Business Process -- What v. How v. Why

At the upcoming IT Forum in Las Vegas (May 26-28), I will be collaborating with Bill Band on a piece around using the customer experience to drive breakthrough process improvement, and with it, business performance. When you think about it, satisfying the needs of customers is what all business is about (OK you could argue that governmental organizations don’t have customers, they deal with the needs of citizens, but you get my drift).  

In the first part of our presentation we will present research to support the view that improving the outcomes delivered to customers adds dollars to the bottom line of the business. Then I will switch to a theme dear to my heart -- that Business Process is at the heart of all significant Customer Experience efforts. And that comes down to:

  • How We Do What We Do -- Of course, the relationship between the Customer Experience, and how you do things, is pretty clear. I put this in the category of “Doing Things Right” -- i.e., the way in which the processes of the firm work and the employee behaviors.
  • What We Do -- But in order to deliver compelling customer outcomes, it’s also a question of “Doing The Right Things.” Which is about the business offering -- the services of the organization and the components that make it up. The business capabilities are, of course, a better way of thinking about this rather than the org chart (which is what so many folks seem to do ... decomposition of the org chart as a way of understanding processes).
  • Why We Do It -- And then it comes back to why we do this, and how it implements organizational strategy and the impact/benefit to the overall brand.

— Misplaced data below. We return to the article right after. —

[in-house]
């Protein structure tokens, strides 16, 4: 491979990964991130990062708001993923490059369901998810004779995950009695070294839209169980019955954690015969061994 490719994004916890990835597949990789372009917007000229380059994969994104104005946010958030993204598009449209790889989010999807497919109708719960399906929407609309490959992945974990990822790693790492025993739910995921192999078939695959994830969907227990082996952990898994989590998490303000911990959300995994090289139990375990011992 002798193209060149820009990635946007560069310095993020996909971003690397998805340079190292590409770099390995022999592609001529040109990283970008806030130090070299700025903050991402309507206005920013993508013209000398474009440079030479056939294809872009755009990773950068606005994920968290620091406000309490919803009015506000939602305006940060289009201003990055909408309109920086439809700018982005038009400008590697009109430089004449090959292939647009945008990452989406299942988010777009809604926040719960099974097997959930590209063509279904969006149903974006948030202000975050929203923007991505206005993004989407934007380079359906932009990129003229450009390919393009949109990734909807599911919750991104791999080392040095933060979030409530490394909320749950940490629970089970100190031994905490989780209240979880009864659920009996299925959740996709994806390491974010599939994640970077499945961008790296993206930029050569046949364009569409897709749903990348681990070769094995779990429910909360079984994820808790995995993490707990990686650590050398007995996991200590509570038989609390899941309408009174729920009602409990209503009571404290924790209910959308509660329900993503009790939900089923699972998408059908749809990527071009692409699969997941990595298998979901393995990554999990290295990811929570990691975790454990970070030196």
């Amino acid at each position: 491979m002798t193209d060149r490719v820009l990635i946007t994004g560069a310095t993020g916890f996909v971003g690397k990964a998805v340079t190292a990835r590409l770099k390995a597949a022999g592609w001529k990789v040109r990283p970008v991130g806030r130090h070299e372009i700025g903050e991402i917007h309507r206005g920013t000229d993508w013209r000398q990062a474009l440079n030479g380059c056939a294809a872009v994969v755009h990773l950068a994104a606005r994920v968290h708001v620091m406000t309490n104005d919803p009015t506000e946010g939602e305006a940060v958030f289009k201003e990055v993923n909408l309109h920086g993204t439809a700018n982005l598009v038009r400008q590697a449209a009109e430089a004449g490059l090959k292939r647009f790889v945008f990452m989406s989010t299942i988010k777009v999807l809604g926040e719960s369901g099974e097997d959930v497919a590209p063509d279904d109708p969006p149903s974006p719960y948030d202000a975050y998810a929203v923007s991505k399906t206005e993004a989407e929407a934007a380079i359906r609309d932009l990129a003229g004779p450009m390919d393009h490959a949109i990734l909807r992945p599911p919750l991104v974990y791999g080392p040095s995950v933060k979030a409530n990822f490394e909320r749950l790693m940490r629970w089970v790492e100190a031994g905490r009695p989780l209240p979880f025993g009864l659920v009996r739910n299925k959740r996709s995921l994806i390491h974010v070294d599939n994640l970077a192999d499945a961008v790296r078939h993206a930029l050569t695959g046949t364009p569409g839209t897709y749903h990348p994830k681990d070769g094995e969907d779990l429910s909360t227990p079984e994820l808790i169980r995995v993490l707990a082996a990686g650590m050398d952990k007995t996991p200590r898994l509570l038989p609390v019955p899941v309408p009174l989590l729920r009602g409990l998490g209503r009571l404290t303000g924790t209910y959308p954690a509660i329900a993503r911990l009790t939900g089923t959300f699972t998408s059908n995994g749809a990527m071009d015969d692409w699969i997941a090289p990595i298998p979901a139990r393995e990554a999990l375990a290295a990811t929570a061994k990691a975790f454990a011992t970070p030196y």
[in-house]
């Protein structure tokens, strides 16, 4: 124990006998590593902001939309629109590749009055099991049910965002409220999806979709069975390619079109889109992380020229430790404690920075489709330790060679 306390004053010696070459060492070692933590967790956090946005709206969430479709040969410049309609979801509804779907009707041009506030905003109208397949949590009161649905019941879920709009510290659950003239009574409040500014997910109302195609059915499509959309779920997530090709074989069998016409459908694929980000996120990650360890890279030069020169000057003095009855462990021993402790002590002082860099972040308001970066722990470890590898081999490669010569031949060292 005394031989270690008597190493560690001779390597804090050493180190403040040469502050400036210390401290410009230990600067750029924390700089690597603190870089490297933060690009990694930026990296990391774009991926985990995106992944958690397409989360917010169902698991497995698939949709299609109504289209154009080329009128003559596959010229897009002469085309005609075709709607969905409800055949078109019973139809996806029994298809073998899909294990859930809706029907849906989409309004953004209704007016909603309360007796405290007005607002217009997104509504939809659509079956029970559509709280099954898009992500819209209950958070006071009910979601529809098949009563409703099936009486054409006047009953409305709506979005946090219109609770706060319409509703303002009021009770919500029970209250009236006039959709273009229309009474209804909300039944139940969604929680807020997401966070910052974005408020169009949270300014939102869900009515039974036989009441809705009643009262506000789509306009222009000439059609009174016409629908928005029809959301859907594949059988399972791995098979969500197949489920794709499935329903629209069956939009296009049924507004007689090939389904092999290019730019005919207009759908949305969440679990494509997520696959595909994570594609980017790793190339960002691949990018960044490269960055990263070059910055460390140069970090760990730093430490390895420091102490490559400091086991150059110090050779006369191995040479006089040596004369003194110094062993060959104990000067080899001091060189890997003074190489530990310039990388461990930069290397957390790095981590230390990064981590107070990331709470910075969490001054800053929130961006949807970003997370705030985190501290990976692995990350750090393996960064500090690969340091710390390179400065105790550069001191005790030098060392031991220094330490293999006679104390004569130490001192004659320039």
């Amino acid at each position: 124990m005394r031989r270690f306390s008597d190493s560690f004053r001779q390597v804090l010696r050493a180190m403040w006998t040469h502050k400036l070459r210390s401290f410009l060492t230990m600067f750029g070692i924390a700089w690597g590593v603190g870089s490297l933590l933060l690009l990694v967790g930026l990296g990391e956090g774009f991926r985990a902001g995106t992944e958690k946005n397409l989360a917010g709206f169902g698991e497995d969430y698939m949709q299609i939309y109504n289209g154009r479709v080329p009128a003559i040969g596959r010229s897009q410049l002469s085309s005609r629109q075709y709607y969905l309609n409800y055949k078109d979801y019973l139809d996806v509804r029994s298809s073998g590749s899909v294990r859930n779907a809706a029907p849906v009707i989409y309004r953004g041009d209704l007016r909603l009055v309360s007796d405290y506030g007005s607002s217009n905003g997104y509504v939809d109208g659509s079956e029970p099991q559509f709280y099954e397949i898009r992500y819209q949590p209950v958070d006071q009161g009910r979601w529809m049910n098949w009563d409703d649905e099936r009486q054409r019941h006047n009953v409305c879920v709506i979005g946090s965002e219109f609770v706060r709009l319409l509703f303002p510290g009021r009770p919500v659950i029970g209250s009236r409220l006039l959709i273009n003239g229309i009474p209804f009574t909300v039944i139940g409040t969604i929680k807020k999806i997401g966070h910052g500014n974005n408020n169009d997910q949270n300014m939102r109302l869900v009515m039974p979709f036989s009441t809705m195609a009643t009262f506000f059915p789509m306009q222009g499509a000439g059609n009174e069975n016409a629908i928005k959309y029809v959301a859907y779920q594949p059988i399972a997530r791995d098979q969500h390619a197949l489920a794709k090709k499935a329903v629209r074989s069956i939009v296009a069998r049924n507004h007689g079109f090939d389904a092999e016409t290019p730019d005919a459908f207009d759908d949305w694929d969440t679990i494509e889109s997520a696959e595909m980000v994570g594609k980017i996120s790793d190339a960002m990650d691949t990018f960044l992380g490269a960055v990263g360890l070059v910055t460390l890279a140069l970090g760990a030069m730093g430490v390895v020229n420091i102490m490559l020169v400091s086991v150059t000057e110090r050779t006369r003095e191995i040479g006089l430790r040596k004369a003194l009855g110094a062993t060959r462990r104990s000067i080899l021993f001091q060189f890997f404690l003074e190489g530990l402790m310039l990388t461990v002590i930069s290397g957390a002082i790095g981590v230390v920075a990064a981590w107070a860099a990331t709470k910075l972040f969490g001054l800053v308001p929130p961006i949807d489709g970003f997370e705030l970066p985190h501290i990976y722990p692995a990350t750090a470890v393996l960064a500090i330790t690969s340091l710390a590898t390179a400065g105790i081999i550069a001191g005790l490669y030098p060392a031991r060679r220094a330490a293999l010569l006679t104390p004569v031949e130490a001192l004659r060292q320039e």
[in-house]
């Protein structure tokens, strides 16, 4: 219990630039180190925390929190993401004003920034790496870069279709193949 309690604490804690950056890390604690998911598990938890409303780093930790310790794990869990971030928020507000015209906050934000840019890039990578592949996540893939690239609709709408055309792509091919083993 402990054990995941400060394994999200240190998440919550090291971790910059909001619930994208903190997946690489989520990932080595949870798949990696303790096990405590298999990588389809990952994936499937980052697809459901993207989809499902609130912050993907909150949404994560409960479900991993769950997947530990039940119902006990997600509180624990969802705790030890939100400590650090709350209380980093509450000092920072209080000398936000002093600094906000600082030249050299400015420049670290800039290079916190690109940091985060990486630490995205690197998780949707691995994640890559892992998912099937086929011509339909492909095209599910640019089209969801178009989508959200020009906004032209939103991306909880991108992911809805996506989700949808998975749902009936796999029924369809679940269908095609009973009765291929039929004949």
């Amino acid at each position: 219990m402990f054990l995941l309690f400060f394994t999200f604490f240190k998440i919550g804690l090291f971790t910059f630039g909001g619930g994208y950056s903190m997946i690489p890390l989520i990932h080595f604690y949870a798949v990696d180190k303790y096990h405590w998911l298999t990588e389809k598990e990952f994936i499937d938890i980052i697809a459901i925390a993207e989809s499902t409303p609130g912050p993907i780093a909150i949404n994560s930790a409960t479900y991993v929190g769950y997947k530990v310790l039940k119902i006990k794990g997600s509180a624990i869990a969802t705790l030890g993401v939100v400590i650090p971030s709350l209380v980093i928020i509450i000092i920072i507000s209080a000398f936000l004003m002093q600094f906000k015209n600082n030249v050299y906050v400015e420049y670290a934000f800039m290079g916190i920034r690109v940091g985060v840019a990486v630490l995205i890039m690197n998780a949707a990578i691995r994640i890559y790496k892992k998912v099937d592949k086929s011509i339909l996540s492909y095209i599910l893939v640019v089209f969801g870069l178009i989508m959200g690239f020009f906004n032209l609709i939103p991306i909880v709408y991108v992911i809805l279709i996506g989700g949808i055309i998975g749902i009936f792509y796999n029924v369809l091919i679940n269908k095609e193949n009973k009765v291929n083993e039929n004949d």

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BPM & SharePoint - Finding The Sweet Spot

Finally got my first doc through publishing here - SharePoint And BPM — Finding The Sweet Spot

It was quite a challenge to nail down all the detailed points ... and of course, the publishing process took a little getting used to. To be honest, I had most of it finalized over a month ago. 

The next doc is just about to go into the editing queue - that will focus on the rationale behind the Pega acquisition of Chordiant, highlighting a major shift we see in the way that Enterprise Apps are developed. 

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Pega Chordiant Acquistion - Collective Views of the Forrester BP Team

 

Inside the BPA Group at Forrester, we conducted a little experiment. I suggested that we should collaborate on a piece about the Pega acquisition of Chordiant. What followed was a large number of email exchanges. I drew the short straw in bringing all these thoughts together into a coherent whole. I prepared a document for Forrester clients to explore the acquisition in detail (probably getting through the editing process next week some time), and this blog post is culled from that document. So while the blog post bears my name, it reflects the collective opinions of Connie Moore, Bill Band, Natalie Petouhoff, John Rymer, Clay Richardson, Craig Le Claire and James Kobielus. Of course, I have put my own interpretation on it too.